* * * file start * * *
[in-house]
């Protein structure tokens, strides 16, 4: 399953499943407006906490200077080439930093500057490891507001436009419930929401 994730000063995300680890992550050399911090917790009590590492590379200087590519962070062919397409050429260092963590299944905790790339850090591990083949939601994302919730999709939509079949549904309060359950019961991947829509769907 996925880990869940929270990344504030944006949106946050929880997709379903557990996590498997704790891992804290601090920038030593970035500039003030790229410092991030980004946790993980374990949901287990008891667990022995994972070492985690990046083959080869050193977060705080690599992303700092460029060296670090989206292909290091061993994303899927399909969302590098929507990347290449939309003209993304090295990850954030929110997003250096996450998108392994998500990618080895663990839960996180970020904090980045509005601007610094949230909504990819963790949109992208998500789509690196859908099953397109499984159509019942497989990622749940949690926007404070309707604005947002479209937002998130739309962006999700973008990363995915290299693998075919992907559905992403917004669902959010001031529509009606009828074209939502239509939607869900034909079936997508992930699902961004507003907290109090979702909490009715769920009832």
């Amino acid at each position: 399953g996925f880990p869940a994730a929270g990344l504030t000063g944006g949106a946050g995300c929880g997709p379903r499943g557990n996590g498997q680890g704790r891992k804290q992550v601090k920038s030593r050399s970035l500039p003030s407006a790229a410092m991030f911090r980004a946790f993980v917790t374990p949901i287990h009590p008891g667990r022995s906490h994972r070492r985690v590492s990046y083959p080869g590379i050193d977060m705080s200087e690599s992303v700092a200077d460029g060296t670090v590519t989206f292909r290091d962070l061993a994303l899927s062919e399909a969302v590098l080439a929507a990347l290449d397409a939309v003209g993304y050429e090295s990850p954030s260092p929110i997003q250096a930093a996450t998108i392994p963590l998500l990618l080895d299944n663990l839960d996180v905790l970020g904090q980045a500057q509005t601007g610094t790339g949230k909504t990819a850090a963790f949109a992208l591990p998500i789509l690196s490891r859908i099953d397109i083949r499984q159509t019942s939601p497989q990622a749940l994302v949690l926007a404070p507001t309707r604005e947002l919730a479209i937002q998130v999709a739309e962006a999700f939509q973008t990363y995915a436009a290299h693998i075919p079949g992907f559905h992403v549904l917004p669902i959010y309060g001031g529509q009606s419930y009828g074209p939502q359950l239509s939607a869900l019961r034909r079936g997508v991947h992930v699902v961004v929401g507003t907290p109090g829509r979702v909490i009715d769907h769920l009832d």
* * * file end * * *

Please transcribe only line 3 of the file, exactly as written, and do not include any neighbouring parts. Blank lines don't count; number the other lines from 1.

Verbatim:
């Amino acid at each position: 399953g996925f880990p869940a994730a929270g990344l504030t000063g944006g949106a946050g995300c929880g997709p379903r499943g557990n996590g498997q680890g704790r891992k804290q992550v601090k920038s030593r050399s970035l500039p003030s407006a790229a410092m991030f911090r980004a946790f993980v917790t374990p949901i287990h009590p008891g667990r022995s906490h994972r070492r985690v590492s990046y083959p080869g590379i050193d977060m705080s200087e690599s992303v700092a200077d460029g060296t670090v590519t989206f292909r290091d962070l061993a994303l899927s062919e399909a969302v590098l080439a929507a990347l290449d397409a939309v003209g993304y050429e090295s990850p954030s260092p929110i997003q250096a930093a996450t998108i392994p963590l998500l990618l080895d299944n663990l839960d996180v905790l970020g904090q980045a500057q509005t601007g610094t790339g949230k909504t990819a850090a963790f949109a992208l591990p998500i789509l690196s490891r859908i099953d397109i083949r499984q159509t019942s939601p497989q990622a749940l994302v949690l926007a404070p507001t309707r604005e947002l919730a479209i937002q998130v999709a739309e962006a999700f939509q973008t990363y995915a436009a290299h693998i075919p079949g992907f559905h992403v549904l917004p669902i959010y309060g001031g529509q009606s419930y009828g074209p939502q359950l239509s939607a869900l019961r034909r079936g997508v991947h992930v699902v961004v929401g507003t907290p109090g829509r979702v909490i009715d769907h769920l009832d």